Architectural firm attains security and performance confidence across virtualized and distributed desktops environment

Better security over data and applications remains a foremost reason IT organizations embrace and extend the use of client virtualization. Yet performance requirements for graphics-intense applications and large files remain one of the top reasons the use of thin clients and virtualized desktops trails the deployment of full PC clients.

For a large architectural firm in Illinois, gaining better overall security, management, and data center consolidation had to go hand in hand with preserving the highest workspace performance — even across multiple distributed offices.

The next BriefingsDirect security innovations discussion examines how BLDD Architects, Inc. developed an IT protection solution that fully supports all of its servers and mix of clients in a way that’s invisible to its end users. 

Listen to the podcast. Find it on iTunes. Read a full transcript or download a copy. 

Here to share the story of how to gain the best cloud workload security, regardless of the apps and the data, is Dan Reynolds, Director of IT at BLDD Architects in Decatur, Illinois. The discussion is moderated by Dana Gardner, Principal Analyst at Interarbor Solutions.

Here are some excerpts:

Gardner: Dan, tell us about BLDD Architects. How old is the firm? Where you are located? And what do you have running in your now-centralized data center?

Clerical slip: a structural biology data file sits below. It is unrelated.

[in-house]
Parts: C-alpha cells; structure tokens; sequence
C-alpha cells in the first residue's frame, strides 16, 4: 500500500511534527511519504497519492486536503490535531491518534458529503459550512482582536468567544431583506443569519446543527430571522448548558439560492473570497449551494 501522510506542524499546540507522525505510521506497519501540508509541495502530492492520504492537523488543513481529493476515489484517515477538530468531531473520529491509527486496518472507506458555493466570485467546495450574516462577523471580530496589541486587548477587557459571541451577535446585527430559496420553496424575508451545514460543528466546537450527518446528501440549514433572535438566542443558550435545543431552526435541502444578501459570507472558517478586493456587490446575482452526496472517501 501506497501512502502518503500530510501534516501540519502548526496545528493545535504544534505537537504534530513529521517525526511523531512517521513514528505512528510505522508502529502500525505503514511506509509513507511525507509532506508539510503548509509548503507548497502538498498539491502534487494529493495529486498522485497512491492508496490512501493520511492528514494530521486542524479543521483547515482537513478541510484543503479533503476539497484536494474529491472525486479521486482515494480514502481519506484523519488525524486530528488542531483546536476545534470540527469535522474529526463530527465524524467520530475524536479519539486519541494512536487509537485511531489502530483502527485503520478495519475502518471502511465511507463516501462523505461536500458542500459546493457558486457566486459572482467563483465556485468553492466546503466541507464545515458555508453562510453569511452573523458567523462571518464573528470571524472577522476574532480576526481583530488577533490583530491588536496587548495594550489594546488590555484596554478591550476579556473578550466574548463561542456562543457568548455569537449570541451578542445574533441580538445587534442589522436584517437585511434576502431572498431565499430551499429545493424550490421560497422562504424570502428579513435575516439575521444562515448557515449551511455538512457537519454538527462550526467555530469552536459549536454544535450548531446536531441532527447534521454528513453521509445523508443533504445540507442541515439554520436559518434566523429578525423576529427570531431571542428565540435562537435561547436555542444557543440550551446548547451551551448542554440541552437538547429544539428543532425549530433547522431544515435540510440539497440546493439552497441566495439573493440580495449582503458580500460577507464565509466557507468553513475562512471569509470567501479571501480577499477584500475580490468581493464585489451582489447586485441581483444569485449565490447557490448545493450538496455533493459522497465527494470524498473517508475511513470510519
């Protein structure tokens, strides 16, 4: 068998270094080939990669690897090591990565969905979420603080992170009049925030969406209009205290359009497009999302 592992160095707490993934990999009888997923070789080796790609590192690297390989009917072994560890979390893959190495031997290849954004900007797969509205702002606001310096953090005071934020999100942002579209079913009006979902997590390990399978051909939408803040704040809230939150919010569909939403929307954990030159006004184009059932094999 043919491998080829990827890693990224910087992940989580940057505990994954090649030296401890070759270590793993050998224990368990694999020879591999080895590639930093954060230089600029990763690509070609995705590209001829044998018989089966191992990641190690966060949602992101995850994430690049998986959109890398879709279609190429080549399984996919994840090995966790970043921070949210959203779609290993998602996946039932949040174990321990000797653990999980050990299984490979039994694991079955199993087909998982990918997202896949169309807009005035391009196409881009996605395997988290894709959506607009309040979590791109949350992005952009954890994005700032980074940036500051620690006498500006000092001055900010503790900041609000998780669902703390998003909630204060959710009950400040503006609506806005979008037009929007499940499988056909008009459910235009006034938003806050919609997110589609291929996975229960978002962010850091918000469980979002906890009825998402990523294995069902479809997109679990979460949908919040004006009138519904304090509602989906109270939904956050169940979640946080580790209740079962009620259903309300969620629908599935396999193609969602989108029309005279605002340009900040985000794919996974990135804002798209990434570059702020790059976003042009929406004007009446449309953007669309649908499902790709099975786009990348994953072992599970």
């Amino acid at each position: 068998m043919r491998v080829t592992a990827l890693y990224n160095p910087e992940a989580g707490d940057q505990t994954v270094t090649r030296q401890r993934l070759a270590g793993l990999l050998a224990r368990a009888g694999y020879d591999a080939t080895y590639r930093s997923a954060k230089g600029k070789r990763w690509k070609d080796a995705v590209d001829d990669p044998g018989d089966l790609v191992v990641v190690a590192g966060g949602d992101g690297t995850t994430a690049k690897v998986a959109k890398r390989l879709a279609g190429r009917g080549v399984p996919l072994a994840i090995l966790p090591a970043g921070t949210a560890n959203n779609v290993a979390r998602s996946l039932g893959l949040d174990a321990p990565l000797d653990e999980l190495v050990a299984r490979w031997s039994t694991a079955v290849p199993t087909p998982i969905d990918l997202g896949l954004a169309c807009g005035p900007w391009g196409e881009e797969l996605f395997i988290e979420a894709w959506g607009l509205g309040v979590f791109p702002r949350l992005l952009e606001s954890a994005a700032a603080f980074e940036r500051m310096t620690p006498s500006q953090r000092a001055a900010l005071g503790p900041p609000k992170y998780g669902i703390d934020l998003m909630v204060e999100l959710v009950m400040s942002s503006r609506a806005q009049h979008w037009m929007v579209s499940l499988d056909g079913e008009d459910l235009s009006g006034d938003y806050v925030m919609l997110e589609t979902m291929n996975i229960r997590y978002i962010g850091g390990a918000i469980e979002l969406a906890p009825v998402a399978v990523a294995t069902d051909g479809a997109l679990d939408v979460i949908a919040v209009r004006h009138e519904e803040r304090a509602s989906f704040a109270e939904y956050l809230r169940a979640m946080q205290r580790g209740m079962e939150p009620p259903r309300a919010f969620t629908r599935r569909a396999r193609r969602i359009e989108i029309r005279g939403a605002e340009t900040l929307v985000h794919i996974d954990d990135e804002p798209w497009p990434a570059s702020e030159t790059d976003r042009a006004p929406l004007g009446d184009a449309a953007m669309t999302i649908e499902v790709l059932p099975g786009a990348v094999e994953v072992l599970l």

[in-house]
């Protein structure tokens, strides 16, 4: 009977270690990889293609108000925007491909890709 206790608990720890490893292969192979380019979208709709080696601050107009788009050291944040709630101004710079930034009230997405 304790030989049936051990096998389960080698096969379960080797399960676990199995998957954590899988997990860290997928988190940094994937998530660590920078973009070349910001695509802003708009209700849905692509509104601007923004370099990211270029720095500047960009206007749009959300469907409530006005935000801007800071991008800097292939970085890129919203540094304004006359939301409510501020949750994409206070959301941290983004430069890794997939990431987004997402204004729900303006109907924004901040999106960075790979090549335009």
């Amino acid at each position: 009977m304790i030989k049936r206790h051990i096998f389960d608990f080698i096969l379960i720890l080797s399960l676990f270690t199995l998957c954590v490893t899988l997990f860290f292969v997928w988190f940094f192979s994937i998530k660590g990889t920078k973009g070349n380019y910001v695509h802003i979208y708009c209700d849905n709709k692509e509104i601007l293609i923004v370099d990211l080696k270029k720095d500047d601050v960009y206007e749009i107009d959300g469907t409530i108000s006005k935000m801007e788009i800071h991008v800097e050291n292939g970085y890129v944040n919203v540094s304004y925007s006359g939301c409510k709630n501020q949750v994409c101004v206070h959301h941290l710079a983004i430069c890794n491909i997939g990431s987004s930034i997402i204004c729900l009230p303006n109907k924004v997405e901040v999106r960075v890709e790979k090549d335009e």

Reynolds: We are actually 90 years old this year, founded in 1929. It has obviously changed names over the years, but the same core group of individuals have been involved the entire time. We used to have five offices: three in central Illinois, one in Chicago, and one in Davenport, Iowa. Two years ago, we consolidated all of the Central Illinois offices into just the Decatur office.

When we did that, part of the initiative was to allow people to work from home. Because we are virtualized, that was quite easy. Their location doesn’t matter. The desktops are still here, in the central office, but the users can be wherever they need to be.

On the back-end, we are a 100 percent Microsoft shop, except for VMware, of course. I run the desktops from a three-node Hewlett Packard Enterprise (HPE) DL380 cluster. I am using a Storage Area Network (SAN) product called the StarWind Virtual SAN, which has worked out very well. We are all VMware for the server and client virtualization, so VMware ESXi 6.5 and VMware Horizon 7.

Gardner: Please describe the breadth of architectural, design, and planning work you do and the types of clients your organization supports.

Architect the future, securely 

Reynolds: We are wholly commercial. We don’t do any residential designs, or only very, very rarely. Our biggest customers are K-12 educational facilities. We also design buildings for religious institutions, colleges, and some healthcare clinics.